And with that, he turned around, walked off, and probably looked for something very manly and tough to do.
I get it.
The sense of "home base" has been completely severed and is in the process of being re-grafted.
You see, yesterday we bulldozed the remains of the old house.
How weird does that sound/feel to say?!
There is nothing but a gi-normous pile of rubble there now. And that will be gone today.....scooped up by some huge machine thing and thrown into a gigantic dirty black truck to be hauled off to some enormous dumping site.
But my forsythia on the corner are there.
And my mailbox.
And the tree house (for now, until we cut it down and bring it "home").
I took one last walk around the yard as the demo crew removed all of the undamaged cabinets and everything else they thought might be usable for Habitat for Humanity.
As I rounded the house one of my dear friends showed up...sent expressly to me for a much needed boost of support and love.
We stood and talked for a moment....about our kids, life, nightmares and priorities.
We looked at the house which was soon to be gone, and I told her that I was just fine with it.
That I knew my "home" was with my family....and that this structure in front of us was nothing but walls and a ceiling (or lack thereof!) and it was just fine to knock it down.
That the house had kept us safe, and now it was time for it to go and that was just fine.
I told her that this
My friend looked me in the eye, and told me that she understood that I was just fine, but that it was also just fine to grieve the loss of something that had given my family a sense of home for so long.
Then the dear gal hugged me,
Then a ginormous metal dinosaur began eating my house...loudly smacking it's huge iron head against the brick wall (knock knock who's there? The house monster!) until it crumbled and the neighborhood could watch RH's fancy toilet careen down into the ruined air hockey table in the basement.
The sounds were eerily reminiscent of the ones we'd heard while hiding in the basement as the tornado ate it's way through the house.
My sil, RH, 2 great friends and I watched in utter shock and awe (but not really sadness....it was just too weird and surreal) as the dinosaur took something that we'd thought was so solid and utterly crumbled it.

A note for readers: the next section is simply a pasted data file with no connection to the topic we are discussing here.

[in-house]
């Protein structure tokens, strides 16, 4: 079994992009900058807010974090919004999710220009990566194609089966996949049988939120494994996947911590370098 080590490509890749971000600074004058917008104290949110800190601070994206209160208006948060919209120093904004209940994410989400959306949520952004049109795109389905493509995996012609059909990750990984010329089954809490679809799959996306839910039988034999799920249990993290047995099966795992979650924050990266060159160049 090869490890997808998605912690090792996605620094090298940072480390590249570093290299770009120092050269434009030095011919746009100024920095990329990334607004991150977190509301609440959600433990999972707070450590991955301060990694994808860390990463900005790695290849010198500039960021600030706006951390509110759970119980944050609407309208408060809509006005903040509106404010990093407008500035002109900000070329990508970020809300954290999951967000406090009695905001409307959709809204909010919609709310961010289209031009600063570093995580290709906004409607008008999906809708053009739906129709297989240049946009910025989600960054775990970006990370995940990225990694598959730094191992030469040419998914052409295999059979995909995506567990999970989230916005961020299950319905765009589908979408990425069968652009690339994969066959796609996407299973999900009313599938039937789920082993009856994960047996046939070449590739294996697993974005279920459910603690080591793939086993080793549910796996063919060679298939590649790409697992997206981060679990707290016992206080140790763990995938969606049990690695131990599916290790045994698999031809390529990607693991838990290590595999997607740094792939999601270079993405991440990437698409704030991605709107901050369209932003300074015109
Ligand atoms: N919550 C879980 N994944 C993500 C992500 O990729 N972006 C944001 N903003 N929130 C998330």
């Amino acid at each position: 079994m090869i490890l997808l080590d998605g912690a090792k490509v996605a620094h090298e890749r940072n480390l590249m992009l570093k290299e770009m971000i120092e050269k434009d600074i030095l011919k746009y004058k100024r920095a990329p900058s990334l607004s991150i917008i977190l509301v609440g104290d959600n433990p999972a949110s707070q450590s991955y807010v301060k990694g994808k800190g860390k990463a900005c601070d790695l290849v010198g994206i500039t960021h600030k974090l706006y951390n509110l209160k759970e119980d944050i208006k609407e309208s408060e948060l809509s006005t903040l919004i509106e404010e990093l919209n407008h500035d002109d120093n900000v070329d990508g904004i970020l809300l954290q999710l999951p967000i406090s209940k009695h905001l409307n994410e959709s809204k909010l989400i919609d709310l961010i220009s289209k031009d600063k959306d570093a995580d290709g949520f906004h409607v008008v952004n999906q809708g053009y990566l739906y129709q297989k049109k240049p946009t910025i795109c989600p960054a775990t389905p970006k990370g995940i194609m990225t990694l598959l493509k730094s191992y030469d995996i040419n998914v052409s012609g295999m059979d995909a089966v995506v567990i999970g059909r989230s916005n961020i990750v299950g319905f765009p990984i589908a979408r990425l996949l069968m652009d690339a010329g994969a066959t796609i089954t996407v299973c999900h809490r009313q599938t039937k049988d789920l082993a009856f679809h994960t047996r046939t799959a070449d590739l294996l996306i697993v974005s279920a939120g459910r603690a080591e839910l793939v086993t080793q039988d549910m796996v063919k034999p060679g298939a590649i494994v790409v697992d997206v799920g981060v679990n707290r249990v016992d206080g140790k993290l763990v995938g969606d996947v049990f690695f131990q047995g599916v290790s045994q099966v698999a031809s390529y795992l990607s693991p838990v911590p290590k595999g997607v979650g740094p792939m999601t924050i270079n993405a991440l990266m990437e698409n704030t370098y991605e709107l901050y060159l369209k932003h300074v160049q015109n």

Now I realize that the tornado has done that to a fourth of my town....but I didn't actually SEE that happening. I only saw the aftermath. To SEE the destruction occurring (and occurring voluntarily) was rather bizarre, to be honest.
Then he asked me if I'd like to do the final knock-down myself.
Yeah. I think that would be just fine.
I climbed in, and after a brief tutorial drove the lifted grappling arm into Ethan's wall.
Down came the bricks and the remaining dormer.
Then I backed it up, and out came his window seat with the 3 red (moldy) cushions on it.
And then I put the grappling arm into his green and blue room (that my mom and I had painted) with all of the Star Wars jedis on the walls and smashed them.
Then I backed up and watched his little spider-man lamp tumble down into the mess below.
Then I realized how hard I was crying.
The driver asked me if I was ok, and I told him I was just fine.
And I asked him if he could smell the lavender from my plants that were being crushed beneath the treads of the bulldozer.
He said it smelled nice, and I agreed and kept crying and used the dinosaur head to smash through the old wooden bookshelf that was in my kids' hallway.
Soon I climbed out
Then, it was done. My friends left. RH left. The volunteers from Ft Worth across the street (who stopped to watch and film the demo) left, and it was just me.
I looked at the rubble pile that looked just the same as all of the rubble piles all across Joplin.
I prayed, and cried a little.
I thanked God for giving us that house to keep us safe...
for giving us such a wonderful place to call home for 7 years...
and for all of the memories we'd created in that house.
Then I thanked Him for a new place to call "home"....
for giving me my amazing family and friends to fill that home with laughter and new memories...
for staying so ever-present and faithful to me...
and for sending me someone to tell me that it was ok to be sad when I said good-bye to our old house.
Then I picked up the little "Atlanta Braves" stuffed baseball that had rolled out of the pile of bricks and insulation and furniture and glass....
and I went home to my kids.